All of this meant that I needed to use my own personal savings to pay for program costs during this time. Luckily, I had set up my debit card correctly so I could use it in the ATM machines here.

Feeling a bit startled by this experience, I felt like I really needed to incite myself to be a bit more sharp with my actions here in Mwanza. This of course involved getting a hair cut – a major one. For about 5 years now (and especially the last 6 months), I’ve had relatively long(er) hair. However, I felt like now it had to go. Maybe it was because of the banking incident, maybe it was because of the extreme heat which now presided over Mwanza City. To any effect though I (along with my photographer, Rita) went to a barber shop downtown and did the deed. The whole process took over an hour – both because my hair had to be cut in stages and that the barber’s machine kept breaking down. By the end of it all, I had an army-style buzz cut and consequently lost 5 pounds of shagginess.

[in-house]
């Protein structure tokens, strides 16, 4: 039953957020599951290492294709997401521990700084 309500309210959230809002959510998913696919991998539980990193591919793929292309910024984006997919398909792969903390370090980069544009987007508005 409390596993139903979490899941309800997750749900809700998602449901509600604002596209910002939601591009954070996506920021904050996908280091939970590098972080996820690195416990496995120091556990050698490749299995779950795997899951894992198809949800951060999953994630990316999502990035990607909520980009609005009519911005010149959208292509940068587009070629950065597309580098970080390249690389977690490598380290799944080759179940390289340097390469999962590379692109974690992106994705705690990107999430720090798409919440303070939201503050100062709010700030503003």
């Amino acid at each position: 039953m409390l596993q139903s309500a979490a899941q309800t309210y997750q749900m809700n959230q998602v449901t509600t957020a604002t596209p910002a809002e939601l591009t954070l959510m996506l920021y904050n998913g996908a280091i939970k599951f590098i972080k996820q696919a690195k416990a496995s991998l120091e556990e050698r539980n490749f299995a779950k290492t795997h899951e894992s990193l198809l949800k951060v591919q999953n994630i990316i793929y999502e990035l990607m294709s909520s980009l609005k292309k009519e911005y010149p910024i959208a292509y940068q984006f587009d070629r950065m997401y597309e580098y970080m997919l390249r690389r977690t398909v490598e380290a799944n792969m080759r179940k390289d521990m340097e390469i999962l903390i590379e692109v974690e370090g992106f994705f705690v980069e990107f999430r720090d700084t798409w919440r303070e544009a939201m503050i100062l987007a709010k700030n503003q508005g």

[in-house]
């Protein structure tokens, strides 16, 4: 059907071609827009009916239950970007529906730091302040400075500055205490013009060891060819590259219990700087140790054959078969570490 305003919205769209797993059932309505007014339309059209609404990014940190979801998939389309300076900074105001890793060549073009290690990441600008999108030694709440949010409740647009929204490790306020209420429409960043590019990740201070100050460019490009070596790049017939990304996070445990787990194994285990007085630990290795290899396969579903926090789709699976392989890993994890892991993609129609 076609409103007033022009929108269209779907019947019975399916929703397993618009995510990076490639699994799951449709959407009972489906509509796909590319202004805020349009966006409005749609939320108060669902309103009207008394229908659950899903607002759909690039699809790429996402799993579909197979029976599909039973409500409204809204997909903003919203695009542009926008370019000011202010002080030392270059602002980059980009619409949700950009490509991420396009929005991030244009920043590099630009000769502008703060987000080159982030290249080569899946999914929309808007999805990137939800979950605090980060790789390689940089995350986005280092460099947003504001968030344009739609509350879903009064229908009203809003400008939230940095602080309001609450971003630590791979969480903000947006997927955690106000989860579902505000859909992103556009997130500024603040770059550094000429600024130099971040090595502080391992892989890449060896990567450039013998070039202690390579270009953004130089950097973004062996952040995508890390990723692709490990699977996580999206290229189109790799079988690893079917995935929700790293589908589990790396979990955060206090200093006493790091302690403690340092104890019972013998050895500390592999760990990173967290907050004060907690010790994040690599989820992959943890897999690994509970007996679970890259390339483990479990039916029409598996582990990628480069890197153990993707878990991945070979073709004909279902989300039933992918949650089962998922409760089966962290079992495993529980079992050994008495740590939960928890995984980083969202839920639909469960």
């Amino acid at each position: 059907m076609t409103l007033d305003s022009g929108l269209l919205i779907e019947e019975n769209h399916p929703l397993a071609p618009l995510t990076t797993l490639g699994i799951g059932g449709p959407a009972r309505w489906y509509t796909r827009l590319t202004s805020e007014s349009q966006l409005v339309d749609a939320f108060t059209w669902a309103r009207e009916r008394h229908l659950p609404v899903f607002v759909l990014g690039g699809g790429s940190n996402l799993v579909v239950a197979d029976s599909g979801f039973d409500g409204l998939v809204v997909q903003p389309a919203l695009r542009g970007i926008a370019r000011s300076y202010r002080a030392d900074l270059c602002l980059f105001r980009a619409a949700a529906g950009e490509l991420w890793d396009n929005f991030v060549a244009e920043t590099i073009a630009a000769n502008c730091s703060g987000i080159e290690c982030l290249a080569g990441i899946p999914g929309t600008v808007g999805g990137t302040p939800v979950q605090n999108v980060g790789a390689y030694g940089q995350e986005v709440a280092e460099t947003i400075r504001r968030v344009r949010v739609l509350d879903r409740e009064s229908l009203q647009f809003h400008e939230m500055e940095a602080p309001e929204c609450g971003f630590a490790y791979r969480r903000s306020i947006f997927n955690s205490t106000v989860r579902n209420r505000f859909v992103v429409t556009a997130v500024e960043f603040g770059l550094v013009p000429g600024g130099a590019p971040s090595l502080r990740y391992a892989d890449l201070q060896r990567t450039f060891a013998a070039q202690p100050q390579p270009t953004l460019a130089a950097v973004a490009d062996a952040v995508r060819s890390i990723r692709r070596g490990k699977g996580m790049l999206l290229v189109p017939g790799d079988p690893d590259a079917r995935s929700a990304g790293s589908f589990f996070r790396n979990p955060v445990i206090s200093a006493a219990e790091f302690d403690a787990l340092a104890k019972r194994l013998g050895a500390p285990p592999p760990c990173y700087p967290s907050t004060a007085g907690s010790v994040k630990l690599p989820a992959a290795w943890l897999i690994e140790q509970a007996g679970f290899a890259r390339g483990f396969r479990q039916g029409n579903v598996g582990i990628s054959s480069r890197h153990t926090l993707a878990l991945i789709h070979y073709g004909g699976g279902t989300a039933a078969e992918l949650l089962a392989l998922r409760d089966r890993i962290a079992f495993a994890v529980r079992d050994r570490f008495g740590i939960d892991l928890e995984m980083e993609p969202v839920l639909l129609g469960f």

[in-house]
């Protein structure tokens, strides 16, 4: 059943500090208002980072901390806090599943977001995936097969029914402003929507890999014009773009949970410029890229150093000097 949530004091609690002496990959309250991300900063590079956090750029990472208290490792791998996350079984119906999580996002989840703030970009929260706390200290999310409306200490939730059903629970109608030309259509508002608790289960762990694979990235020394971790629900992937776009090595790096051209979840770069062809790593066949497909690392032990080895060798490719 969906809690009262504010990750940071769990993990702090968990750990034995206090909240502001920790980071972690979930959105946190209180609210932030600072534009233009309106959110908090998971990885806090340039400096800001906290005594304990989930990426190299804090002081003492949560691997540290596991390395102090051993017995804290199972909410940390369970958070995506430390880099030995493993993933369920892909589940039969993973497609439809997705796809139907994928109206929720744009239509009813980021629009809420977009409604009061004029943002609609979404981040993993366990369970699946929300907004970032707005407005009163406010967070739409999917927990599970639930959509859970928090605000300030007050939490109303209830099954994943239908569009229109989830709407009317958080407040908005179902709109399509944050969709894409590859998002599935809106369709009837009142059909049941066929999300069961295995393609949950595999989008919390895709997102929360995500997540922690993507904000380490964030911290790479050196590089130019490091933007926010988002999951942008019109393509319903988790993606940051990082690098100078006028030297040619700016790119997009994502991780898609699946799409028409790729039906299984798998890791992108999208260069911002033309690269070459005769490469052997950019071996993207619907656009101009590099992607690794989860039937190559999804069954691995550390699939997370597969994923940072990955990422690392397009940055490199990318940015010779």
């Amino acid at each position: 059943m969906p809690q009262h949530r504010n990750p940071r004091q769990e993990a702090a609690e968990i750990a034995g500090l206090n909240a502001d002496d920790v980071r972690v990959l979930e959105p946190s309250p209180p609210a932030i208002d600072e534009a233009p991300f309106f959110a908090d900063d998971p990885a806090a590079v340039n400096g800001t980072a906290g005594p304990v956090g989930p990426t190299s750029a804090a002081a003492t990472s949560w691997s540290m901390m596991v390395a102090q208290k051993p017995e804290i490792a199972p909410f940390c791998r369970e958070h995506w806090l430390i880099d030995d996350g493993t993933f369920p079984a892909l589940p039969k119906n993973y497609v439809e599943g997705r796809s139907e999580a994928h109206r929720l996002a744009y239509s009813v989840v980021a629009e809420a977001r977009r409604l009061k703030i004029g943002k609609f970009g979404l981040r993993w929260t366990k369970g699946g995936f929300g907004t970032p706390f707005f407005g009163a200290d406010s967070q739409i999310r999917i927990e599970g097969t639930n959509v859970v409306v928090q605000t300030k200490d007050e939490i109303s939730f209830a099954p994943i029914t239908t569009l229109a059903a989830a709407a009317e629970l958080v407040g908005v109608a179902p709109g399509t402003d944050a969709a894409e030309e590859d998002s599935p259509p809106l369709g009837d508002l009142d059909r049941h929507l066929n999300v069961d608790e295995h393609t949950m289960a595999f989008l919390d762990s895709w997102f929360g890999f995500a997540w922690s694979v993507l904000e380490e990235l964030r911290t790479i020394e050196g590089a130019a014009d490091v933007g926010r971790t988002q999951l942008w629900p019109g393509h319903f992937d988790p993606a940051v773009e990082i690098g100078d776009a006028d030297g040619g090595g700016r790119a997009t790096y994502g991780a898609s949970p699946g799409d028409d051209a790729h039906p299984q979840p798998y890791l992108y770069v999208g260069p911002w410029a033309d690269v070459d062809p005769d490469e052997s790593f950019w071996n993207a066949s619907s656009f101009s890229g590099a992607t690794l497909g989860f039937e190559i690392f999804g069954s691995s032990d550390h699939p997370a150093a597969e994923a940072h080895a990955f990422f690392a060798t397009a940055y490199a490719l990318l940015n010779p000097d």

In addition to the hair cut, I promised myself that I needed to get into better physical shape – admittedly, I have avoided regular exercise for almost 2 years now. So, I suppose it’s my new year’s resolution to go to the New Mwanza Hotel Gym (for a buck a pop) three times a week. I must say that I stayed true to my word throughout the remaining time in January.

And so, that’s what my two-and-a-half-weeks in January ended up panning out as: settling back in, goal setting, having a ton of meetings, and getting a hair cut.

Oh… if only month no. 2 was as uncomplicated as the first!

Hali and I
My new roommate, Hali

Mama Abdallah
Mama Abdallah, Maimuna's sister and Kivulini worker who passed away in December

The Yogurt Mamas
The yogurt mamas after a meeting